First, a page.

"We can't impose our will on another body," Boehner said. "We can't impose our will on the Senate. All we can do is to fight for all of the spending cuts that we can get an agreement to and the spending limitations as well."
That's not to say he's happy about having to cut a deal. Asked how willing he is to cut a middle path and pass a spending bill with a coalition of Democrats and Republicans, a resigned Boehner said simply, "not very interested."
Boehner used similar rhetoric when he first realized he'd need Democratic votes to fund the government. When negotiations with Democrats broke down last week, he ditched the palliative tone. Now that they've resumed in earnest, he's again acknowledging the need to compromise.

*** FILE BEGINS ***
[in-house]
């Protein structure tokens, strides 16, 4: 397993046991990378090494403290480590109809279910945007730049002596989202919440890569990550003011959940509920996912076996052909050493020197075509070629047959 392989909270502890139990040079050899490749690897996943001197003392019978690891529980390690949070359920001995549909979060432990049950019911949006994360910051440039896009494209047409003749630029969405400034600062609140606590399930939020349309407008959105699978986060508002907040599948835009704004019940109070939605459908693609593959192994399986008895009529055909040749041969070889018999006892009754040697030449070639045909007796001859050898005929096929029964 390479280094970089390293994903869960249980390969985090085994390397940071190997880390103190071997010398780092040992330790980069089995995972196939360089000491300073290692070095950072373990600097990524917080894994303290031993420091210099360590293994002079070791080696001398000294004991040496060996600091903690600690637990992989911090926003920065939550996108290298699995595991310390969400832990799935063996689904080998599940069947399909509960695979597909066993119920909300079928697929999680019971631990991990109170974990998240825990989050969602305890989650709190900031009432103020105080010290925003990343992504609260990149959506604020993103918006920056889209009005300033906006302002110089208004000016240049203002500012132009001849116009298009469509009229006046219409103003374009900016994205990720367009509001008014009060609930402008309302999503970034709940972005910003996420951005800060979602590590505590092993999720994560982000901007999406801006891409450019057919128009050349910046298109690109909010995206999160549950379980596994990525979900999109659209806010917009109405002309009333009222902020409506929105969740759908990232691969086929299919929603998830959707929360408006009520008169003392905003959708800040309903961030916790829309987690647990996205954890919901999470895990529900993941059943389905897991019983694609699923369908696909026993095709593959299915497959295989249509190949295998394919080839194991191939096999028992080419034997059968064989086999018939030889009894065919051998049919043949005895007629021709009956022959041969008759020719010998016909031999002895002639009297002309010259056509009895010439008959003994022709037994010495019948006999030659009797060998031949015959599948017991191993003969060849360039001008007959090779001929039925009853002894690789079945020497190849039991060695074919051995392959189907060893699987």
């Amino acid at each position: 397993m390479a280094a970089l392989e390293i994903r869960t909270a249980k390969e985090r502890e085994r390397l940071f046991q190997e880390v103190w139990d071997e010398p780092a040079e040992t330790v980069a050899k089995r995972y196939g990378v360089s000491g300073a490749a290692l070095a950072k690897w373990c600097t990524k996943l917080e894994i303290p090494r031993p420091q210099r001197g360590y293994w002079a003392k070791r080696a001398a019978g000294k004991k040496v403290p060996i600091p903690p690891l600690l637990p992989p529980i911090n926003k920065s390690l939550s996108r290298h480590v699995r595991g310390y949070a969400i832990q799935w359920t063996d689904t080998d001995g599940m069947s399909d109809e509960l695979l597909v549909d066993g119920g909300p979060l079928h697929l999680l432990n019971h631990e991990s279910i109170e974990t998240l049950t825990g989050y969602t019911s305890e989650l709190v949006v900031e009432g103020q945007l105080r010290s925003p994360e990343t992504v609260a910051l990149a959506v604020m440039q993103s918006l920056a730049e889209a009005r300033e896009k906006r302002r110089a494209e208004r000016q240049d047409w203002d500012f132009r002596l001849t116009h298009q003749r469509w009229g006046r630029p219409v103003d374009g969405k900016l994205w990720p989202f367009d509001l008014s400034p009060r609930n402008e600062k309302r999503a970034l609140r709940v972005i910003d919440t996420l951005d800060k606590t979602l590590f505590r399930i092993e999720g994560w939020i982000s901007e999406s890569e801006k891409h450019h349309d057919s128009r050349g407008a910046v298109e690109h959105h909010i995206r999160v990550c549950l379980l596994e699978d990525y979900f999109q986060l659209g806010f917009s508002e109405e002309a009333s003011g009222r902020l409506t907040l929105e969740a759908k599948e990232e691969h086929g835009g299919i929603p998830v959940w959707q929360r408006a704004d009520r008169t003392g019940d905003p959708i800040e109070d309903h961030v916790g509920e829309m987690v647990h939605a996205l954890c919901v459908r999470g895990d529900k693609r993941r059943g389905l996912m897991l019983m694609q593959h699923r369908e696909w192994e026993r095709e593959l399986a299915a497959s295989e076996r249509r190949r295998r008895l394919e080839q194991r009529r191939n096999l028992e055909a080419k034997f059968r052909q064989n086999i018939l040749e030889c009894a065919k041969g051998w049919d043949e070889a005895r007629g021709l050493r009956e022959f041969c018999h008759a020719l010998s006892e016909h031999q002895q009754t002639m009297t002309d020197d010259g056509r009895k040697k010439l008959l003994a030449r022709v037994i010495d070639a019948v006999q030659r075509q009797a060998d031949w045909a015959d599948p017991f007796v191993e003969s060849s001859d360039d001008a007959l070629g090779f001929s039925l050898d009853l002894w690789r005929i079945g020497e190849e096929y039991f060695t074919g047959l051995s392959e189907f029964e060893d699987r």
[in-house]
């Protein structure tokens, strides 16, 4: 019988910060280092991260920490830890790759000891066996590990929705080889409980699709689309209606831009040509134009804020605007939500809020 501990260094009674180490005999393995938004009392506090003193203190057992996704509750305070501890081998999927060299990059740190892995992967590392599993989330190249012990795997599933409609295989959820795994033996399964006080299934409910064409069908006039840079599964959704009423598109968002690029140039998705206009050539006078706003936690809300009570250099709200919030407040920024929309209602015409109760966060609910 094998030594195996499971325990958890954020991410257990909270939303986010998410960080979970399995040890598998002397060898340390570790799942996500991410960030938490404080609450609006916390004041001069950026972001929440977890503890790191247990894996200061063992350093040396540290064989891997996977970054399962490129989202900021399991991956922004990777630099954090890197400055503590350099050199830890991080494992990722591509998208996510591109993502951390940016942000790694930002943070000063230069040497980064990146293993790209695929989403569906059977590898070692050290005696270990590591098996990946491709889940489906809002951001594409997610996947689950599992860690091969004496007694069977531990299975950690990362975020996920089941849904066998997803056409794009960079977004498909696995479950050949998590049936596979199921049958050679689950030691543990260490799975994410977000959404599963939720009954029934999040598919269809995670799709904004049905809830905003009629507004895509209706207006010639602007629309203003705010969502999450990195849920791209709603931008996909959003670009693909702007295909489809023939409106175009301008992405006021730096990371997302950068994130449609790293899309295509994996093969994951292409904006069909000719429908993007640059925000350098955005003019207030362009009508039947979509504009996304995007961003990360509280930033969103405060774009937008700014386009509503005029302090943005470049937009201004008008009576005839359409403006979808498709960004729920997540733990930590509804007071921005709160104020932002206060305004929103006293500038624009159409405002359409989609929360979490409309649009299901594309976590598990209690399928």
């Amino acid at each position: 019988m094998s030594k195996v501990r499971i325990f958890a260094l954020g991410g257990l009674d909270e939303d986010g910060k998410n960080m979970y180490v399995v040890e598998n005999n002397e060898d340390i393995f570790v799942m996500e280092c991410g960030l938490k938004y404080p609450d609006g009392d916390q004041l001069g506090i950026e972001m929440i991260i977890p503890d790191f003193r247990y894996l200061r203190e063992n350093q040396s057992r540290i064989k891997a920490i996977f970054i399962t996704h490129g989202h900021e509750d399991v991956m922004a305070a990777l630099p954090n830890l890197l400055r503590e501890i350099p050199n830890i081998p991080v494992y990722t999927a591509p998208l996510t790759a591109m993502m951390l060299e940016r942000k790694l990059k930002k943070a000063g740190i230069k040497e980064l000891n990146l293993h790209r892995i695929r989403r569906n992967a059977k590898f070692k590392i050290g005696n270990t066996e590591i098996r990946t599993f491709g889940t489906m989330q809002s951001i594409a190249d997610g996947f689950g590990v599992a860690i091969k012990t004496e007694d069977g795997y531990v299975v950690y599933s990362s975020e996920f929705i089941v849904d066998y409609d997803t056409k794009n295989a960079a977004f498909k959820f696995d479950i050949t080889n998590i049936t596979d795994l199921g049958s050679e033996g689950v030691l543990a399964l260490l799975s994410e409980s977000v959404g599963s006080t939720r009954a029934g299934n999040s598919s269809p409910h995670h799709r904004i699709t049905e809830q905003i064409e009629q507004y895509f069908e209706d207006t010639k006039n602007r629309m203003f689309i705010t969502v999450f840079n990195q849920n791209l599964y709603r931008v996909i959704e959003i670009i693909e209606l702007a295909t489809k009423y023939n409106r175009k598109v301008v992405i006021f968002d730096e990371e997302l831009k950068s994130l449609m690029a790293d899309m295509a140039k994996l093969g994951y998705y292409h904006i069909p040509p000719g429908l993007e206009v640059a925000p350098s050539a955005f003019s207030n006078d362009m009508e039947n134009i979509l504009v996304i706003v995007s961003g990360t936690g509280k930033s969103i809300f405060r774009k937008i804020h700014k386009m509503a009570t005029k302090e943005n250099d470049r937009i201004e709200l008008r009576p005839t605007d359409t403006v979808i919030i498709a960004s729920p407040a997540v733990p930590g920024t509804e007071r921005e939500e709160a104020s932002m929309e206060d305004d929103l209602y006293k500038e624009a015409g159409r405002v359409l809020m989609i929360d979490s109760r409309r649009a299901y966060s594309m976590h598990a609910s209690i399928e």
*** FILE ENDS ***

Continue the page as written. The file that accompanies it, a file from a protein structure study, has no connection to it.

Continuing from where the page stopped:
Sources close to the negotiations say that appropriations staffers in the Republican-controlled House and Democrat-controlled Senate are putting together separate spending packages that cut in the realm of $33 billion from current spending levels, and will merge them into a final budget. The final number may be a bit higher or lower, but will be significantly below the $61 billion in cuts conservative House Republicans want.